Russia-Ukraine recap: All eyes on Mariupol

Michael Crimmins, Investigative Reporter

There is no shortage of newsworthy topics here in the United States. At times it is easy to get lost in it all, but equally crucial things happen all over the world.

Currently, the big foreign affair is the Russian-Ukraine crisis. This issue of the Herald’s Global Recap column is devoted solely to the several developments that have occurred this week.

These developments are complex, and it is highly encouraged to follow the links and read referenced stories in full.

Here’s a look at some of the headlines from this past week about the Russian-Ukrainian crisis:

Russian airstrikes on Mariupol continue 

Russia continued its air strikes on the port city of Mariupol on Tuesday after Ukraine declined Russia’s demand to surrender, Reuters reports.

According to the city council of Mariupol, the Russian airstrikes are leaving the city in “ashes of dead land.”

“There is nothing left there,” Ukrainian President Volodymyr Zelenskyy said in a video address to Italy’s parliament.

Hundreds of civilians are believed to be trapped in the city with no access to humanitarian aid, Reuters reports. Deputy Mayor Sergei Orlov told reporters Mariupol was completely blockaded by Russian forces.

“The city is under continuous bombing, from 50 bombs to 100 bombs Russian aircraft drops each day… A lot of death, a lot of crying, a lot of awful war crimes,” Orlov said.

Several Western officials said Russian forces appeared to have stalled around Ukraine’s capital city of Kyiv, but Russian forces seem to be gaining ground in the south and east, Reuters reports.

Kremlin spokesman Dmitry Peskov said “no one” thought the operation in Ukraine would only last a couple of days and that everything was going according to plan. That being said, Putin’s chief spokesman conceded in a CNN article that Russia has yet to achieve any of its military goals.

The United Nations human rights office in Geneva estimated on Tuesday that 953 civilians have been killed and 1,557 injured so far in the invasion. However, the Kremlin denies targeting civilians, Reuters reports.

The Ukrainian city of Mariupol has become one of Putin’s focuses because of the city’s location. It lies on the Sea of Azov, and if captured, would link the previously annexed region Crimea with pro-Russian separatists in Ukraine, Reuters reports.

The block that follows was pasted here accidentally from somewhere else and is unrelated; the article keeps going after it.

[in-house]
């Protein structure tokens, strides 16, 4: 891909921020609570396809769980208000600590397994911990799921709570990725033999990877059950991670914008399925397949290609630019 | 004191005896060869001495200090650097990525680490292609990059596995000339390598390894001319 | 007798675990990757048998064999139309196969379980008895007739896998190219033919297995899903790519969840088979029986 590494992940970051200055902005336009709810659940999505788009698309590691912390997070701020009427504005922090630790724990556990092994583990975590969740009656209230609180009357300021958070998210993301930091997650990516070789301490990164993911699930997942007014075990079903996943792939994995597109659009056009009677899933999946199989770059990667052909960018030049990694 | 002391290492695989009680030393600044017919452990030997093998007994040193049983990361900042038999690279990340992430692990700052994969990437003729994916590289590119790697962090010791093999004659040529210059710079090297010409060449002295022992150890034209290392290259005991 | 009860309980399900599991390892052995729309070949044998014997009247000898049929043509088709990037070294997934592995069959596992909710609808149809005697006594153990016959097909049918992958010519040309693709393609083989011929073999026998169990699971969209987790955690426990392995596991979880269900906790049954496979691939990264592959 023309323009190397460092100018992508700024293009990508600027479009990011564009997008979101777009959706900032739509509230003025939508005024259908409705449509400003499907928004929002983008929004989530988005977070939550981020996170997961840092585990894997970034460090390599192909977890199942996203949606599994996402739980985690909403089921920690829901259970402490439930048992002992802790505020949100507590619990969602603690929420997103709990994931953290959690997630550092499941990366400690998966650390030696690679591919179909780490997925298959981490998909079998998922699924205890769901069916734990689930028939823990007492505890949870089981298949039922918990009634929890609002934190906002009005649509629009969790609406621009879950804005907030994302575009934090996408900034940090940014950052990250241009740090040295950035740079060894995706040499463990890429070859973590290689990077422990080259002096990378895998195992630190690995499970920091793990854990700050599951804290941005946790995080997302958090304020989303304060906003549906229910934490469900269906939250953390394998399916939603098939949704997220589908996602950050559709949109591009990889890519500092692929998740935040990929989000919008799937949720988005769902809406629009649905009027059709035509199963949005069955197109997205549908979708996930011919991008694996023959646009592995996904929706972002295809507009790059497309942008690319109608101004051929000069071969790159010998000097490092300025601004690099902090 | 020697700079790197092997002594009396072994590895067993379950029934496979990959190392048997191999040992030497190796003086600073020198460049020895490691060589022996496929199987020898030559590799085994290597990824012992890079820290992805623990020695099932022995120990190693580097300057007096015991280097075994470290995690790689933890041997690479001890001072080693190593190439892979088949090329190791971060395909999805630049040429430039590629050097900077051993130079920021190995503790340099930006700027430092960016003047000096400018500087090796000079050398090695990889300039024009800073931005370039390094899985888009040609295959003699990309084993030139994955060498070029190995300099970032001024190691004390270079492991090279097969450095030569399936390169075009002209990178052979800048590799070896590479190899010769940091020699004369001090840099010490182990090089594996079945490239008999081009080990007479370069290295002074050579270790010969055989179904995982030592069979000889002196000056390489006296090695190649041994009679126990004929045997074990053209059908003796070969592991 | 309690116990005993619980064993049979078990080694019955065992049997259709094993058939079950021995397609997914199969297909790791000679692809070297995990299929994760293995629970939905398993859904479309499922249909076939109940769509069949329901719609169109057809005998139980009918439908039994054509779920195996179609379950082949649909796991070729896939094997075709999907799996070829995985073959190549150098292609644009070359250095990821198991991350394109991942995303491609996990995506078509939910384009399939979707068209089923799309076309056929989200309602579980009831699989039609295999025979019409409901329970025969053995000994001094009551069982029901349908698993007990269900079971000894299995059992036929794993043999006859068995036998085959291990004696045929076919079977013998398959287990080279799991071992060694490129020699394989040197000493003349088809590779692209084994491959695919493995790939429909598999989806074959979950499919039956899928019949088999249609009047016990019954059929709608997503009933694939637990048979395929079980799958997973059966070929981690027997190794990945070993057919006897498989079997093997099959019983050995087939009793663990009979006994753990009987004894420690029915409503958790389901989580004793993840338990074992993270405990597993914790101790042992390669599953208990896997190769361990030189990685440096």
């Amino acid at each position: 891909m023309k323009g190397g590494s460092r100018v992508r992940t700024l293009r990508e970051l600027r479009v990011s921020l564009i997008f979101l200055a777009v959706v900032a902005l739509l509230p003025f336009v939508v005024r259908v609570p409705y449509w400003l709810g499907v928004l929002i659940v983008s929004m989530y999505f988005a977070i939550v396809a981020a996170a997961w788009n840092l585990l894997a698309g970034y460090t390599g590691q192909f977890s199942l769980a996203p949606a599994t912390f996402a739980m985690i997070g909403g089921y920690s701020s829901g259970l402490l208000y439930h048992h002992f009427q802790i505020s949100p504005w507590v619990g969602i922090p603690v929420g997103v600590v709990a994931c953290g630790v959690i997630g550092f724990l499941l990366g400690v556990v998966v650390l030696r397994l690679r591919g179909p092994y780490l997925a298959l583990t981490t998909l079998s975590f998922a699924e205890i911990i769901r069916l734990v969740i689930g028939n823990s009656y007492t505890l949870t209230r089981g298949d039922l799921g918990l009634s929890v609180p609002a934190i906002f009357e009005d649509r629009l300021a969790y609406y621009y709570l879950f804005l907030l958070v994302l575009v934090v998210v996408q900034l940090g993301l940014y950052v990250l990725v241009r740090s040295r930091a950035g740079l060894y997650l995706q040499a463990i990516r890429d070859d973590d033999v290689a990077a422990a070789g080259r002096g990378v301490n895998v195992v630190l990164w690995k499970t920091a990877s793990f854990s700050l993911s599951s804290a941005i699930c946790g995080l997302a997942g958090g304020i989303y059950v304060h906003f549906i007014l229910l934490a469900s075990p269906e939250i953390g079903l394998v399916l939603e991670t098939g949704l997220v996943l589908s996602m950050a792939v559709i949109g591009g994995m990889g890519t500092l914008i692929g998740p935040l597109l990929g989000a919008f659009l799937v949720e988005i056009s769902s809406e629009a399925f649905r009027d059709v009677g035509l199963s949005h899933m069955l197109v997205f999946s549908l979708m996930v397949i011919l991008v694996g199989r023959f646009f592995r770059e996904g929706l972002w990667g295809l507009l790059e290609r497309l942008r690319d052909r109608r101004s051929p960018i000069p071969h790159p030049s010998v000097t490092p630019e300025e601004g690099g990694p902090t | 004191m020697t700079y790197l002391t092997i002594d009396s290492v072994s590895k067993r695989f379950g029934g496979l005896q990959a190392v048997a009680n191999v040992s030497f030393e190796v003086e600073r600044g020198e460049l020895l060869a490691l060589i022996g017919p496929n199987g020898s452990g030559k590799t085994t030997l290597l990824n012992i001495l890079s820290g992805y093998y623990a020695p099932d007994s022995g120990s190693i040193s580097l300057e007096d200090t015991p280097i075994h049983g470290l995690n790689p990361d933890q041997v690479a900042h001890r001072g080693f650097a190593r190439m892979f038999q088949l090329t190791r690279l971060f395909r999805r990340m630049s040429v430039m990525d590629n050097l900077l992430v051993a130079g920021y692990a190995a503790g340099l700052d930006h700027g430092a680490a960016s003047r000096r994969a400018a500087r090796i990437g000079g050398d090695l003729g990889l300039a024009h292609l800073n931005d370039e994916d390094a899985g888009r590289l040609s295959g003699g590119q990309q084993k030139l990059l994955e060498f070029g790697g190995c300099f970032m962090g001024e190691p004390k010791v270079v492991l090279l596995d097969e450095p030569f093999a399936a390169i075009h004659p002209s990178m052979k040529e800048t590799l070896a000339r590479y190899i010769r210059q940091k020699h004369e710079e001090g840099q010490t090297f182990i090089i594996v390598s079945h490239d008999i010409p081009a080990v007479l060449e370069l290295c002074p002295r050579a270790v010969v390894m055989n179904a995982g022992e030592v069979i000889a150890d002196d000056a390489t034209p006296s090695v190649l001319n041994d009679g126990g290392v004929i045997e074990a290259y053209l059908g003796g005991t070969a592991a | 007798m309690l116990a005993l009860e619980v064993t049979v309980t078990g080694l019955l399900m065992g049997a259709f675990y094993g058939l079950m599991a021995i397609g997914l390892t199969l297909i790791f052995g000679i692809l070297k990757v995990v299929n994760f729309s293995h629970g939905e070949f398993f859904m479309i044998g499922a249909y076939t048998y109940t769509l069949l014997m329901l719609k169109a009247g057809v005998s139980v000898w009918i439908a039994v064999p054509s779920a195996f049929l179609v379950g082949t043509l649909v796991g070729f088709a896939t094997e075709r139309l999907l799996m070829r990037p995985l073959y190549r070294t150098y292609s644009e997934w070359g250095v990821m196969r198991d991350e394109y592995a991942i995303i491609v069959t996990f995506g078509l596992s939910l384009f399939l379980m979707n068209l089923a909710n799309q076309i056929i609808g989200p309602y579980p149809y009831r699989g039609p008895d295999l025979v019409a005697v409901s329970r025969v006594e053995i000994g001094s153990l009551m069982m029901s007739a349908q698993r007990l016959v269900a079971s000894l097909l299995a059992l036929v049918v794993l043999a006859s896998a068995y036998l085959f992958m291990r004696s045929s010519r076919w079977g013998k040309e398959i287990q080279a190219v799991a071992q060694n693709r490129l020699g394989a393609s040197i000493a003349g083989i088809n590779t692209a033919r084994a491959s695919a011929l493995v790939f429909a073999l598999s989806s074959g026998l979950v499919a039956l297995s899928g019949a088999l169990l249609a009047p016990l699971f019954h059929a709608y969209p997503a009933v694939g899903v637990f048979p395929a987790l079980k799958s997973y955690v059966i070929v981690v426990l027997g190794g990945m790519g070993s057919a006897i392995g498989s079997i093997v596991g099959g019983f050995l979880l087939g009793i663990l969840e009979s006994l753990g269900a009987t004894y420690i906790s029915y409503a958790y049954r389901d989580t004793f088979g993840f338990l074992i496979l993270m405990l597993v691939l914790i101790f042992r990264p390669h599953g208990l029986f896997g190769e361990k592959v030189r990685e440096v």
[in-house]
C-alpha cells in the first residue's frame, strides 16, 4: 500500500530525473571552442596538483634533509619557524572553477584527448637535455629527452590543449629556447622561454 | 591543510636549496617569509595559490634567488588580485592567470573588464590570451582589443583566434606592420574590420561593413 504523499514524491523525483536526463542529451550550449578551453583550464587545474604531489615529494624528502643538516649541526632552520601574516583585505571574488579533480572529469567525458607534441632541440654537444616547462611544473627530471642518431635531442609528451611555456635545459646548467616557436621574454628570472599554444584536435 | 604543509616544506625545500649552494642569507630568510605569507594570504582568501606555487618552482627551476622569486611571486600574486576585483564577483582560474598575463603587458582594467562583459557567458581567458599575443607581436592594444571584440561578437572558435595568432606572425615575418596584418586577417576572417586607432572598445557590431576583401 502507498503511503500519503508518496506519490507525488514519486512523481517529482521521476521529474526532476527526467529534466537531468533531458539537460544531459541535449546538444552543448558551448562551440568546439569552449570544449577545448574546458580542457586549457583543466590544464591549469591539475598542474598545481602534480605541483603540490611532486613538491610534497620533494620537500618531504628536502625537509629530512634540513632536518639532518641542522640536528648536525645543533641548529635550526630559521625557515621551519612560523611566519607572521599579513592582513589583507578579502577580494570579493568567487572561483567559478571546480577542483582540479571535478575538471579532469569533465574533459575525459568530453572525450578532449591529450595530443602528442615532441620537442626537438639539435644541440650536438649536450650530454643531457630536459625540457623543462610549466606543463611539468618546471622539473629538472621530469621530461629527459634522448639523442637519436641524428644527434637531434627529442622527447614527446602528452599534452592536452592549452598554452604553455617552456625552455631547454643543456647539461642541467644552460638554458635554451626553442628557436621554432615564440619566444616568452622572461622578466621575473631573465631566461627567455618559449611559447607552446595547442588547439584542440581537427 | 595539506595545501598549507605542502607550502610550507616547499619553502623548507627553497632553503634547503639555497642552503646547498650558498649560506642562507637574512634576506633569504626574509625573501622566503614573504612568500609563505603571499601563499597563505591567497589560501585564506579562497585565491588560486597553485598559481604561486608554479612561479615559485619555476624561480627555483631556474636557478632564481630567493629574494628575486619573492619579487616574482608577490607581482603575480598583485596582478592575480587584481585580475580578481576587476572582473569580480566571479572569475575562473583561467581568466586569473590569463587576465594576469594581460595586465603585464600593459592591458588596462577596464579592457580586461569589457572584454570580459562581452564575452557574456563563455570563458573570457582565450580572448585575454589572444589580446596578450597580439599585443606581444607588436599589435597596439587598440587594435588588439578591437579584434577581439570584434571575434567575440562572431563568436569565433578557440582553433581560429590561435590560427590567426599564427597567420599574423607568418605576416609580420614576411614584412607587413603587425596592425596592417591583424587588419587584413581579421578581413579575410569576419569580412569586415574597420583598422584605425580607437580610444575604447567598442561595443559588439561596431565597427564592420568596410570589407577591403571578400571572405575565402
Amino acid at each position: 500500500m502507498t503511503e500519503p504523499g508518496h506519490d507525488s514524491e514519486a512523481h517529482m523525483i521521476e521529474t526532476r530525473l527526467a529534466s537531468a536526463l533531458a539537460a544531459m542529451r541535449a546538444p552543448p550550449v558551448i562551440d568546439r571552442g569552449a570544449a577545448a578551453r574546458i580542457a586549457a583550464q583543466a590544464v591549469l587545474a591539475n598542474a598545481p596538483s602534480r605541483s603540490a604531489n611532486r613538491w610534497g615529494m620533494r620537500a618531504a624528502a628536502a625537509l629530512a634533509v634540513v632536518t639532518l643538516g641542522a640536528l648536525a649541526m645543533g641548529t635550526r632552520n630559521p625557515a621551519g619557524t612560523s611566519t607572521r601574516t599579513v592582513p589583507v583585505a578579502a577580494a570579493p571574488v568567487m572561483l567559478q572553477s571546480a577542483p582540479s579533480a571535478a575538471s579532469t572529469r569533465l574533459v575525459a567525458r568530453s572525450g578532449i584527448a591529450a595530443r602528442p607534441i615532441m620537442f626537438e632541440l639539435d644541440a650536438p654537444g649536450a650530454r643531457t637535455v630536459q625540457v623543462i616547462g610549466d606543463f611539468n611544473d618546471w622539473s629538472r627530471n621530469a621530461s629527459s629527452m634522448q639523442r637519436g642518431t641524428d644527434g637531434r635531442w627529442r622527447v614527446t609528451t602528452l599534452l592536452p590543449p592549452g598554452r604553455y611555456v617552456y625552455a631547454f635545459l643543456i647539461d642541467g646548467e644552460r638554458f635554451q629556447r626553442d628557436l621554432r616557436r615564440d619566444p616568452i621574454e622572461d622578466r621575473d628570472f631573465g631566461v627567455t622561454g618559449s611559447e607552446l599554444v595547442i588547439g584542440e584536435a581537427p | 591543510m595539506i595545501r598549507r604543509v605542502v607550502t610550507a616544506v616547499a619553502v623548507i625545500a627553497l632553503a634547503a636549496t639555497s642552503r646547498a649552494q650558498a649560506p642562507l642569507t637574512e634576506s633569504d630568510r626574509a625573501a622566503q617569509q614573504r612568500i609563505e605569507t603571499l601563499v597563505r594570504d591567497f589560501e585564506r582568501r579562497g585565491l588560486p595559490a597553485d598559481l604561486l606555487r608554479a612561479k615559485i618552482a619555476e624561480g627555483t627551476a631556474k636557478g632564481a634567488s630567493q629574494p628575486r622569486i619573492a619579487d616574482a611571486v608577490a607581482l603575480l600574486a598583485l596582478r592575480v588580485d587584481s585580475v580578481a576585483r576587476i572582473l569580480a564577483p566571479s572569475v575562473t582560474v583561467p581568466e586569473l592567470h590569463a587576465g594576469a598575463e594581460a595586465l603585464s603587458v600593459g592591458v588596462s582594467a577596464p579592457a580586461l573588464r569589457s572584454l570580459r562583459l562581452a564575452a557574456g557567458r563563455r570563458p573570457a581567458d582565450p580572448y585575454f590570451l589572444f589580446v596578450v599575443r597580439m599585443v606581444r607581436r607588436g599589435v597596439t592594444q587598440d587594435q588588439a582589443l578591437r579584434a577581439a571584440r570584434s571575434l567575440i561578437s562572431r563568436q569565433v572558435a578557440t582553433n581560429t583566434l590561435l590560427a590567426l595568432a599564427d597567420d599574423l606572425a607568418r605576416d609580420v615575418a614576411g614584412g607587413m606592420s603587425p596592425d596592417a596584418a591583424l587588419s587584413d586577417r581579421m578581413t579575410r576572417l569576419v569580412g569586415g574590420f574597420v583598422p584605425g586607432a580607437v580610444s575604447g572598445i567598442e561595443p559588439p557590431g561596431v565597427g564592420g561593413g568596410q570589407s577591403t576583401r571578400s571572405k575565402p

Russian spokesman refuses to rule out nuclear weapons

During a CNN interview, Peskov repeatedly refused to rule out the possibility that Russia would use nuclear weapons in the face of an “existential threat” to the country.

“We have a concept of domestic security and it’s public, you can read all the reasons for nuclear arms to be used,” Peskov told CNN. “So if it is an existential threat for our country, then [the nuclear arsenal] can be used in accordance with our concept. There are no other reasons that were mentioned in that text.”

UN Secretary General Antonio Guterres expressed his concerns over the situation on March 14 to the UN assembly.

“The prospect of nuclear conflict, once unthinkable, is now back within the realm of possibility,” Guterres said.

Last month, as the invasion was beginning, Putin ordered the Russian arsenal on high alert and warned the West that any interference would be met with harsh responses in a televised speech.

“No matter who tries to stand in our way or all the more so create threats for our country and our people, they must know that Russia will respond immediately, and the consequences will be such as you have never seen in your entire history,” Putin said.

NATO, US officials fear Belarus could enter war

When Russia launched its invasion of Ukraine on Feb. 24, it used its neighbor Belarus to host Russian troops on the Ukrainian border to carry out “training exercises.”

Now U.S. and NATO officials believe Belarus could officially join Russia in its war with Ukraine, according to CNN.

According to these officials, Belarus is already taking steps to join in the fighting. NATO military officials said it’s increasingly “likely” for them to send in help.

“[Russian President Vladimir] Putin needs support. Anything would help,” the NATO official said.

A senior NATO intelligence official said the Belarusian government “is preparing the environment to justify a Belarusian offensive against Ukraine.”

The West has applied heavy sanctions on Russia because of its war, but some of the imposed sanctions targeted Belarus President Alexander Lukashenko as well.

CNN reports Belarus moved to change its constitution last month to allow Russian troops and nuclear weapons to remain in the country indefinitely.

U.S. officials have said that there is no evidence of Russian nuclear weapons in Belarus yet, according to CNN.

Investigative Reporter Michael Crimmins can be reached at [email protected]. Follow him on Twitter @michael_crimm.